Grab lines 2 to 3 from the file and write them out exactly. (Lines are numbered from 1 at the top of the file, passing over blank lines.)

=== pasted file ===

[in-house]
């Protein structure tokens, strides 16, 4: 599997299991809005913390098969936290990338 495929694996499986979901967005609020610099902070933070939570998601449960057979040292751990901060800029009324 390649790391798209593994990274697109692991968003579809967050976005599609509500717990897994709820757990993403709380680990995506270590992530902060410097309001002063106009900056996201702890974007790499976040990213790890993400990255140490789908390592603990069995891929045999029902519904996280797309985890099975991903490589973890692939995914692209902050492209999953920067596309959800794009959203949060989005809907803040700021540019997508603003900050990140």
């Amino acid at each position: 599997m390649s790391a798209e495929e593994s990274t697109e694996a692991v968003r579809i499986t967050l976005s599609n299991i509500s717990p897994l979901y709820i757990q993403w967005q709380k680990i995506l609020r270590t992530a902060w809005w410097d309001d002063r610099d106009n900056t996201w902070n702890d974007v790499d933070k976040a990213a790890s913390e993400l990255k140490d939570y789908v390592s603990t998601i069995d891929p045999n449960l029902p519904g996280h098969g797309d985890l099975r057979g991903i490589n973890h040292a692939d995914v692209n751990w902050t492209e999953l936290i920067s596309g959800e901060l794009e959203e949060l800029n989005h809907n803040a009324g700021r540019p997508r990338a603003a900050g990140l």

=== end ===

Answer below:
């Protein structure tokens, strides 16, 4: 599997299991809005913390098969936290990338 495929694996499986979901967005609020610099902070933070939570998601449960057979040292751990901060800029009324 390649790391798209593994990274697109692991968003579809967050976005599609509500717990897994709820757990993403709380680990995506270590992530902060410097309001002063106009900056996201702890974007790499976040990213790890993400990255140490789908390592603990069995891929045999029902519904996280797309985890099975991903490589973890692939995914692209902050492209999953920067596309959800794009959203949060989005809907803040700021540019997508603003900050990140």
């Amino acid at each position: 599997m390649s790391a798209e495929e593994s990274t697109e694996a692991v968003r579809i499986t967050l976005s599609n299991i509500s717990p897994l979901y709820i757990q993403w967005q709380k680990i995506l609020r270590t992530a902060w809005w410097d309001d002063r610099d106009n900056t996201w902070n702890d974007v790499d933070k976040a990213a790890s913390e993400l990255k140490d939570y789908v390592s603990t998601i069995d891929p045999n449960l029902p519904g996280h098969g797309d985890l099975r057979g991903i490589n973890h040292a692939d995914v692209n751990w902050t492209e999953l936290i920067s596309g959800e901060l794009e959203e949060l800029n989005h809907n803040a009324g700021r540019p997508r990338a603003a900050g990140l």